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Ridge returns to William Blount as football head coach

William Blount graduate Justin Ridge speaks with Blount Press Row earlier this month about becoming the new head football coach of the Governors. Photos by Jolanda Jansma

By Stefan Cooper
Blount Press Row

Was he ready?

The new Governor helmets with have a matte-blue finish.

Justin Ridge gave the question a lot of thought when friends began asking would he apply for the William Blount job.

A 1998 William Blount graduate, was he too young?

He did wonders at Greenback. Doubling as the school’s wrestling coach, he produced a state champion in Jeremy Miller in 2007. The Cherokees as a team nearly won it all in wrestling in 2010, finishing third.

The gridiron Cherokees went 10-2 last season and reached the quarterfinals.

Greenback plays Class 1A football. William Blount plays in 6A, the state’s biggest classification.

Could his analytical approach to coaching work there?

“I really didn’t think of myself as a candidate too much,” Ridge, 32, said. “I really didn’t think they’d be interested in me because of my lack of experience at the higher levels.

“The more I looked at it, the more I thought, ‘I might be that guy.’”

The Governors return an emerging talent in sophomore Joel Graham.

On Jan. 3, Ridge came home. Introduced by athletics director Mike Brewer during a press conference at the school, the former William Blount lineman, the first kid in his family to go to college, became the new head coach of the Governors.

Brewer was running backs and linebackers coach during Ridge’s days as a Governor. It was never a question of the school not knowing whom it was getting, he said.

“No. 1, we knew the type of person he was in terms of his character,” Brewer said. “I coached coach Ridge when he was here, so I knew how hard he worked. We wanted someone that knew the Blount County landscape. We wanted someone that knew William Blount.

“We wanted someone who had tasted success, someone who’d been around it, someone who knew what it looked like.”

While Ridge worried if his lack of experience at a higher classification would hurt his chances, his days at Greenback, in many ways, made him the perfect fit.

The Cherokees are a tradition-rich program but small nonetheless. Graduation can take a heavier toll than at bigger schools. In Ridge’s three seasons, Greenback went 30-15, most of the losses coming in an opening 3-7 campaign. The Cherokees reached the playoffs each of the last three seasons, finishing 10-2 this past season and reaching the quarterfinals.

Even during the season, next year was never far from his mind, he said.

Sophomores Brandon Tipton (3) and Michael Bryant (37) are a big start to rebuilding the William Blount backfield.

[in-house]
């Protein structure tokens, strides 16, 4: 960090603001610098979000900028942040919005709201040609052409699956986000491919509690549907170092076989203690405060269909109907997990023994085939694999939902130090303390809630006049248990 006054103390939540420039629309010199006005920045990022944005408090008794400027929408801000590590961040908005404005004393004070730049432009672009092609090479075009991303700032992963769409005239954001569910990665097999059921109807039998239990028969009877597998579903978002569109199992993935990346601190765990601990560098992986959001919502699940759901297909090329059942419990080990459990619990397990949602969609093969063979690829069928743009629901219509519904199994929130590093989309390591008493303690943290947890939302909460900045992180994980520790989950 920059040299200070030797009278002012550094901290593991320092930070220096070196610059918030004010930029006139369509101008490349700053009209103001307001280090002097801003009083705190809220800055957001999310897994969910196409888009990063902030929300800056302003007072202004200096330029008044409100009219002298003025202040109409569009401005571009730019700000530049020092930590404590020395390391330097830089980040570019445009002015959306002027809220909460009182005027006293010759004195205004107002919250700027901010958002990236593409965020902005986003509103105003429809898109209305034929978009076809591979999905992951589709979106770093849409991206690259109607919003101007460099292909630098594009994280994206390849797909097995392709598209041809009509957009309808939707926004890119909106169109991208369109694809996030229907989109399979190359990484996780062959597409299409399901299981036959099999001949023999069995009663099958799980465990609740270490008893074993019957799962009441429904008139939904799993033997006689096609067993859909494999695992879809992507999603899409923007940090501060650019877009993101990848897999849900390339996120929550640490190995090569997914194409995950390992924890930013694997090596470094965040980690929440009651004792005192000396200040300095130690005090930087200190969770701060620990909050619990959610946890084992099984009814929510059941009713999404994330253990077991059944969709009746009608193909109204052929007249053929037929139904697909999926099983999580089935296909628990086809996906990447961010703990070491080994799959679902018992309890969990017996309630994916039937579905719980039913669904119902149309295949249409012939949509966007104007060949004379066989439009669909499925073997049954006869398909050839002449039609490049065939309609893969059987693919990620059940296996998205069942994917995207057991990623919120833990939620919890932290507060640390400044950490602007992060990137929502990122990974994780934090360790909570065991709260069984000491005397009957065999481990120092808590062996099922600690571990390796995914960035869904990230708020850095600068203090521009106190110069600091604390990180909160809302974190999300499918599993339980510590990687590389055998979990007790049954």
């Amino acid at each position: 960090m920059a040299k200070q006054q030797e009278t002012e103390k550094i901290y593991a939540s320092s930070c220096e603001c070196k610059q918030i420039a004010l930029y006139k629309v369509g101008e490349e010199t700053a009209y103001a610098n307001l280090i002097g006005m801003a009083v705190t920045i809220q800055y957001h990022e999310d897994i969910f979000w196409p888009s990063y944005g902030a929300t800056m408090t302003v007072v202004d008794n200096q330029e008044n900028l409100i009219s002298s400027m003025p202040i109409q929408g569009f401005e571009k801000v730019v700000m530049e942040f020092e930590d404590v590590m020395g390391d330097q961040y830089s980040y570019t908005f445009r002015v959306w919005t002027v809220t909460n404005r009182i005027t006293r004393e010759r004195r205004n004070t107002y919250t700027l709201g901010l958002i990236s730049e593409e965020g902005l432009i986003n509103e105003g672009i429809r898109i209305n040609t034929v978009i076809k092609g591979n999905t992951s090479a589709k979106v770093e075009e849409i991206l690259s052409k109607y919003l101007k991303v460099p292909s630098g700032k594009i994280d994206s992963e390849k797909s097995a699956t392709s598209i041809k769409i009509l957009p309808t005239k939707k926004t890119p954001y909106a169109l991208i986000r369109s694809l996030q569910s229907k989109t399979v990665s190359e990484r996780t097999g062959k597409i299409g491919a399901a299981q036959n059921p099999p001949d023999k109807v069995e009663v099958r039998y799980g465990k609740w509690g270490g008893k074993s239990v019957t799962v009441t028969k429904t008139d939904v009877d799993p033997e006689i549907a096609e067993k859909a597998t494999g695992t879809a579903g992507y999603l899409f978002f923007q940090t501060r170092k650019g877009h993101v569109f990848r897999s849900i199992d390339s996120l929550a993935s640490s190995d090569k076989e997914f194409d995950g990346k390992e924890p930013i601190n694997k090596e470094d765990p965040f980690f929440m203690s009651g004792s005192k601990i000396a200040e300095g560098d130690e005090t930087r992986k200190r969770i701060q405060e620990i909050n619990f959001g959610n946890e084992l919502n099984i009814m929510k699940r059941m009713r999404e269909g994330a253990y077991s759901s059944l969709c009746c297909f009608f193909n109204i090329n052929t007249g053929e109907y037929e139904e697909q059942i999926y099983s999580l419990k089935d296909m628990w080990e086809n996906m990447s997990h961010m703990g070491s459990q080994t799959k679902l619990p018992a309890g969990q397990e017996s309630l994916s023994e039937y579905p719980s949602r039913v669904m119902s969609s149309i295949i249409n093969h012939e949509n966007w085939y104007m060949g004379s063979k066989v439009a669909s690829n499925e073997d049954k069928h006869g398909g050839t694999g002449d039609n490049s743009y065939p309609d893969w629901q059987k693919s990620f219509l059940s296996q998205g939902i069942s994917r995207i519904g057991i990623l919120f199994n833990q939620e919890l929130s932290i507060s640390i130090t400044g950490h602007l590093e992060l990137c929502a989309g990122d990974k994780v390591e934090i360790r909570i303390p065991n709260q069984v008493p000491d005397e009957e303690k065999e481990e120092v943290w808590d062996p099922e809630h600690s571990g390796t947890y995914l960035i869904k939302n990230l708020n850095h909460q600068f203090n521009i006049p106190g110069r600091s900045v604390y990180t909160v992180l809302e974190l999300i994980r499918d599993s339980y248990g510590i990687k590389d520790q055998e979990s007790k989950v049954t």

“If you’re not developing the players behind them, you’re always going to go up and down,” Ridge said.

William Blount wasn’t the school to deem Ridge a rising star in the coaching ranks.

“I was actually in another interview when (Brewer called),” he said.

The difficulty in leaving Greenback was mitigated by the fact Ridge was already slated to leave the sideline. The Loudon County School System had taken notice of his organizational skills, so much so Ridge had been tabbed for a position in the central office and already spending much of his time there.

The more he thought about the more he realized that just wasn’t him, Ridge. He got into coaching because he wanted to have a positive effect on young lives on a more personal level, and he just couldn’t do that from behind a desk.

“The thing that got me into education was coaching,” the 2002 Maryville College graduate said. “Part of the reason was being around young people. (A more administrative position) got me away from the person I am.”

That approach was driven home to the Governors upon his first meeting with the team.

“The main thing when I started talking to the kids is it’s not about me,” Ridge said. “It’s not about them. It’s about us.”

Governor practices and offseason workouts won’t be structured around a suffer fest, either.

“I won’t come in and try to do some kind of boot camp on them,” Ridge said.

Neither will he gauge his first season with the Governors this fall strictly upon 2013’s finish.

“There are things that aren’t wins and losses that say more about your team,” Ridge said. “It’s about a winning attitude. If somebody beats us, they beat us. ‘Let’s deserve victory.’

“I think a big step is getting back in the playoffs. I really want people to walk away and come out of this stadium and like the way that team (the Governors) played.”

The command Ridge has of Xs and Os is beyond question, Brewer said.

“He was the type of guy when he broke the line of scrimmage, he could tell you what everybody did,” he said.

Ridge hit the ground running once named coach, Brewer said. The offseason condition program was in place within a week. Ridge began meeting with middle school and youth coaches within the William Blount feeder system right away.

“We wanted someone to sell William Blount High School, to be the face of William Blount High School,” Brewer said. “He (Ridge) says we have got to recruit our own kids. To do that is going to take a progression. I think he knows to be good here and to compete here he’s going to have to do that.”

Ridge’s credentials as a math and science teacher sealed the deal.

“We want our kids to grow as a student, as a person and as an athlete,” Brewer said. “We’re not going to measure it in wins and losses. Our goal is to get better. We realize in our district you can’t settle or get complacent. You’ve got to get better.”








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